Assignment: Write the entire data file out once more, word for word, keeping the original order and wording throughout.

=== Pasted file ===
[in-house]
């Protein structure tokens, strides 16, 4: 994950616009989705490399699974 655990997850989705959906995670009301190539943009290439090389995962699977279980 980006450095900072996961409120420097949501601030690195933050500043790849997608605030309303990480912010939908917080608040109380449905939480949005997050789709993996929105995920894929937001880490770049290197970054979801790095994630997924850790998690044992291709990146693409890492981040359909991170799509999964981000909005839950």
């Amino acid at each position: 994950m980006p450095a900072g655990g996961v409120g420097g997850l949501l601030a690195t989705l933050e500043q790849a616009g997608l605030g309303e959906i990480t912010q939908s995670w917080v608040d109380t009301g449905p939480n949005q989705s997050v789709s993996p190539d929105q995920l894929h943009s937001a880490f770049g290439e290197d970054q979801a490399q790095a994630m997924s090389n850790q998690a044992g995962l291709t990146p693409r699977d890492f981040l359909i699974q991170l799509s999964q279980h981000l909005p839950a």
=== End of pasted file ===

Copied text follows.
[in-house]
């Protein structure tokens, strides 16, 4: 994950616009989705490399699974 655990997850989705959906995670009301190539943009290439090389995962699977279980 980006450095900072996961409120420097949501601030690195933050500043790849997608605030309303990480912010939908917080608040109380449905939480949005997050789709993996929105995920894929937001880490770049290197970054979801790095994630997924850790998690044992291709990146693409890492981040359909991170799509999964981000909005839950």
């Amino acid at each position: 994950m980006p450095a900072g655990g996961v409120g420097g997850l949501l601030a690195t989705l933050e500043q790849a616009g997608l605030g309303e959906i990480t912010q939908s995670w917080v608040d109380t009301g449905p939480n949005q989705s997050v789709s993996p190539d929105q995920l894929h943009s937001a880490f770049g290439e290197d970054q979801a490399q790095a994630m997924s090389n850790q998690a044992g995962l291709t990146p693409r699977d890492f981040l359909i699974q991170l799509s999964q279980h981000l909005p839950a």